• Highest premiums unaffordable by poorer people
    but they are at the most risk so they are the
    people likely to be charged higher premiums
  • Implies rationing by price, income and risk
  • Some people unable to acquire private insurance
    because they are high risk and/or too poor

14
Rationing in a private market for health care
no excess supply/demand at the equilibrium price
but this does not mean everyone is covered
Price
S MC
D MWP
Uninsured demand due to rationing by price
Pp
Qp
Quantity
15
Problematic side of private based system like the
one in the USA
  • Coverage problems
  • More than 20 of the US population are without
    health care coverage
  • Highest infant mortality rate of developed
    countries.

Myths about the uninsured in the USA
http//www.kff.org/uninsured/upload/myths-about-t
he-uninsured-fact-sheet.pdf
16
Why, if at all, does it matter if poorer and/or
sicker people are not covered by health
insurance? If it does matter, what possible
solutions are there for this coverage problem?
17
Why access to health care matters
  • Poorer people are more likely to suffer from
    ill-health poverty as a cause of ill-health
  • The poor tend to be ill more often and more
    severely ill than the rich. They live shorter
    lives and are in poorer health while they are
    alive
  • A boy born in Hackney, next to Newham, is more
    than twice as likely to die in the first year of
    his life as a boy born in Bexley, in the
    south-east suburbs. Carvel, 2001
  • A strong relationship between health and economic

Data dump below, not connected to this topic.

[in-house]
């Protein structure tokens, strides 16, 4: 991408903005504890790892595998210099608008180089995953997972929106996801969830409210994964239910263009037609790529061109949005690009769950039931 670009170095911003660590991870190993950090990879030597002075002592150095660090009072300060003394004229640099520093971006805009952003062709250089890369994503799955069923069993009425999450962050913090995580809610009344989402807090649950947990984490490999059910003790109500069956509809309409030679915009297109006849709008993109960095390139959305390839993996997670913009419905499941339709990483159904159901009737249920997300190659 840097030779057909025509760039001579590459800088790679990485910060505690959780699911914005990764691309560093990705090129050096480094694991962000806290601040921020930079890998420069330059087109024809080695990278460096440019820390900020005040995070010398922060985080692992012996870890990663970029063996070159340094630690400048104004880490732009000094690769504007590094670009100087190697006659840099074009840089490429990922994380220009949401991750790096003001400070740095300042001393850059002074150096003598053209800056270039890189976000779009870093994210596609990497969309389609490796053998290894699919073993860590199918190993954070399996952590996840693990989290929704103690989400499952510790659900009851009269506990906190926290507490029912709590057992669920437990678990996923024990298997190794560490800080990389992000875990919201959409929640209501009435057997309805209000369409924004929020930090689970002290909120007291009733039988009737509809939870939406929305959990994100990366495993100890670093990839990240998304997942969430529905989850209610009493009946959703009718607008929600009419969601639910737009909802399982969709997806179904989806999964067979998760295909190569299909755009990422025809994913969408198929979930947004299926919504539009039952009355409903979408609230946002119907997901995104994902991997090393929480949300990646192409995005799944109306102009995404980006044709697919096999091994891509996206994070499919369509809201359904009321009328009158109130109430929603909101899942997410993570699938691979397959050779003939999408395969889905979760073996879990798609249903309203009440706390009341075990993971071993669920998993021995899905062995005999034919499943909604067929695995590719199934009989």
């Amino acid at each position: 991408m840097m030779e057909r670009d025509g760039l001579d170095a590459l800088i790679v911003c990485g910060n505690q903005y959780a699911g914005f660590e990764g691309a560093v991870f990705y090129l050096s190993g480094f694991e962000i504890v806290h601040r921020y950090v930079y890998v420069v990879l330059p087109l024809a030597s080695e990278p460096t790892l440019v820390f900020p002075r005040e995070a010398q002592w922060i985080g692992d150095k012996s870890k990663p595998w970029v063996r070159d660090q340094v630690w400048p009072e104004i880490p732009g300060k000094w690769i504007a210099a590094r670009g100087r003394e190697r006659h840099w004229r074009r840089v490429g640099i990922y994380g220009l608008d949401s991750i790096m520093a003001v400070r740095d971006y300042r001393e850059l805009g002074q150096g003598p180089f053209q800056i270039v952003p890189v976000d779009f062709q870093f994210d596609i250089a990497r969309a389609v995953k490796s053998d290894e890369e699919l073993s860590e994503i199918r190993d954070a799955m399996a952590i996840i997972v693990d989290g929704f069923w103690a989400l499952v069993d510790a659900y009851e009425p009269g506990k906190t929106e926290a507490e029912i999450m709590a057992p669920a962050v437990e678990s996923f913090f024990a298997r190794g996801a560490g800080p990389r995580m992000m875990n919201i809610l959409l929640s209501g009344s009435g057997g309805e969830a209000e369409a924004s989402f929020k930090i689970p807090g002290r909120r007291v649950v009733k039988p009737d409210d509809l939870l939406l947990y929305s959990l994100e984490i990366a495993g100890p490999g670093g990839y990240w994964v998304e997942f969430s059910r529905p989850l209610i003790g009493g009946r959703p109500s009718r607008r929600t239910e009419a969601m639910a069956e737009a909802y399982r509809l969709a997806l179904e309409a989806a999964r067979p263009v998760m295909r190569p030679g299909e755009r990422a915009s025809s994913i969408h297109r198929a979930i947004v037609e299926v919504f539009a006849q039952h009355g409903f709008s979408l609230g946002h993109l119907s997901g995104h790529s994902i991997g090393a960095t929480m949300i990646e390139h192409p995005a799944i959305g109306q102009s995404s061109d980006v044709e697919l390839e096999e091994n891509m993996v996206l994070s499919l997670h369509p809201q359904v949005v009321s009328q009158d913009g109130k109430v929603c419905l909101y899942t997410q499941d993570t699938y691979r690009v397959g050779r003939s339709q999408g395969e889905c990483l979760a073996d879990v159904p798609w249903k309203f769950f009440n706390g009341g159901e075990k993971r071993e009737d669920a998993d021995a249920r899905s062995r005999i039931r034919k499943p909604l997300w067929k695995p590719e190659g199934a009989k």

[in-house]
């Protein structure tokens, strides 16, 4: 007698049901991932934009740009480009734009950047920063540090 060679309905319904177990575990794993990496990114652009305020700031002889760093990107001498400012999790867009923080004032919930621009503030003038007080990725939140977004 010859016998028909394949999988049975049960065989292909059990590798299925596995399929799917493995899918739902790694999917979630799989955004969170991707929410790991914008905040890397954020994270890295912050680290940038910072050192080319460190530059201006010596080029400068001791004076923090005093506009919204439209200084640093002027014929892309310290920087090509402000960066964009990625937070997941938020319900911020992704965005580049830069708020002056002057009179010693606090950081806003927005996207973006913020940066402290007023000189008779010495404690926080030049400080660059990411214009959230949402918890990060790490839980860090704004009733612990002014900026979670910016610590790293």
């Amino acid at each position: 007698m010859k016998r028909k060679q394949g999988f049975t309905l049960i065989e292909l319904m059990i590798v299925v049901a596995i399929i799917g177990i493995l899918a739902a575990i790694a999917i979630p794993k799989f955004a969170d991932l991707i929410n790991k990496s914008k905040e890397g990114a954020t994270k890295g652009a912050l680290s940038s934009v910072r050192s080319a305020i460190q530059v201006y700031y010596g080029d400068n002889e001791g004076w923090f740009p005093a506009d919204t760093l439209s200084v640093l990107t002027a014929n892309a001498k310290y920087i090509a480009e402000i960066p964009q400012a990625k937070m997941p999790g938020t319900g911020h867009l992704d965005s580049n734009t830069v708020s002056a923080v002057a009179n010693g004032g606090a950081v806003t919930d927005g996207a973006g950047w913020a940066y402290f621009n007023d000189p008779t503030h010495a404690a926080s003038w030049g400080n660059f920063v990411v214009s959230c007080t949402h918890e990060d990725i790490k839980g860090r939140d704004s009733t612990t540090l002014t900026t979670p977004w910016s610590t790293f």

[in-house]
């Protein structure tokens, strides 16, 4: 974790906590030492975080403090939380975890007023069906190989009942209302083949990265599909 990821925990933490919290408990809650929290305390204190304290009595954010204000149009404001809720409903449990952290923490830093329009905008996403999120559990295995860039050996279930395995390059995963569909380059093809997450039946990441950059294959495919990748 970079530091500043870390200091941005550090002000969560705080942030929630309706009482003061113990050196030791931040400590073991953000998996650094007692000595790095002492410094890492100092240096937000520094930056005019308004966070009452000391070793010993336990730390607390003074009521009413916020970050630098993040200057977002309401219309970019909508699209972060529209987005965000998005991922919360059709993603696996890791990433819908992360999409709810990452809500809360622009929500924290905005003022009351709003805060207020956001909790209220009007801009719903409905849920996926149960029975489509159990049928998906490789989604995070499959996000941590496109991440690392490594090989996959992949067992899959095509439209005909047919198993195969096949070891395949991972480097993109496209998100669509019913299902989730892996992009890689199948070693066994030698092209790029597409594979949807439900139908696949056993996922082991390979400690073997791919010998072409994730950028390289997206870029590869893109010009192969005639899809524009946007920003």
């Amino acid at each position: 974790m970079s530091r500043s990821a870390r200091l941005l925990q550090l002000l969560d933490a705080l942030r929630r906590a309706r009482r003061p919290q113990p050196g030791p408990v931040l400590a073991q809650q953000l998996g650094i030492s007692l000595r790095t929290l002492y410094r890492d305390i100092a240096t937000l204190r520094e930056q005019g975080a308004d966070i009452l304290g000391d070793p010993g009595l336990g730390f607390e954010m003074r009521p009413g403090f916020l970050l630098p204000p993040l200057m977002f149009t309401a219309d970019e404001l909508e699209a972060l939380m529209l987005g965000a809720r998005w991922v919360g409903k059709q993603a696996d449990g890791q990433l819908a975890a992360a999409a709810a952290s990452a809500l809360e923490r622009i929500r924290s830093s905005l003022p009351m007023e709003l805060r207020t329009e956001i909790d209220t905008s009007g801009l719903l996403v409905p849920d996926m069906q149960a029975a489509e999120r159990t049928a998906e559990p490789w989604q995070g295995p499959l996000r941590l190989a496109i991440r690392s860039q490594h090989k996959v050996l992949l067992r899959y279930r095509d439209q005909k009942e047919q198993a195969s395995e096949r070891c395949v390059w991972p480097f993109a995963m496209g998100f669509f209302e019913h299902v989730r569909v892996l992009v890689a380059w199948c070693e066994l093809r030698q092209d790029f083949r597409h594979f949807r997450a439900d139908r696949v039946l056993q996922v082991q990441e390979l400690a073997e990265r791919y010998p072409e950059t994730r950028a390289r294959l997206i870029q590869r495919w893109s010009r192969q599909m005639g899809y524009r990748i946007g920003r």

status within and between countries
  • First and foremost there is a need to reduce
    greatly the burden of excess mortality and
    morbidity suffered by the poor WHO, 1999

18
2 way causality
  • The links between poverty and ill-health are not
    just one way
  • Ill-health can cause or worsen poverty
  • but if good health care reaches the poor, it can
    help to relieve poverty
  • Policy directed to health can therefore have
    positive economic implications for individuals
    and countries
  • Externality effects Ill-health leads to a
    decline in productivity and earnings

19
Why access to health care matters --equity issues
  • People are concerned about the health of others
    and inequalities in health more so than
    inequalities in income
  • A kind of externality - humanitarian overspill
  • Leads to general support of a health-care system
    that is redistributive or at least provides a
    safety net
  • Enabling people on low incomes to access more
    health-care than they could afford to buy in a
    competitive health care market
  • Gives a role of government in health-care

20
Why access to health care matters - global public
health issues
  • Externality effects of ill-health that extend
    beyond national borders
  • Transmission of diseases (e.g. HIV/AIDS,
    tuberculosis, malaria)
  • Heightened by travel but incidence and impact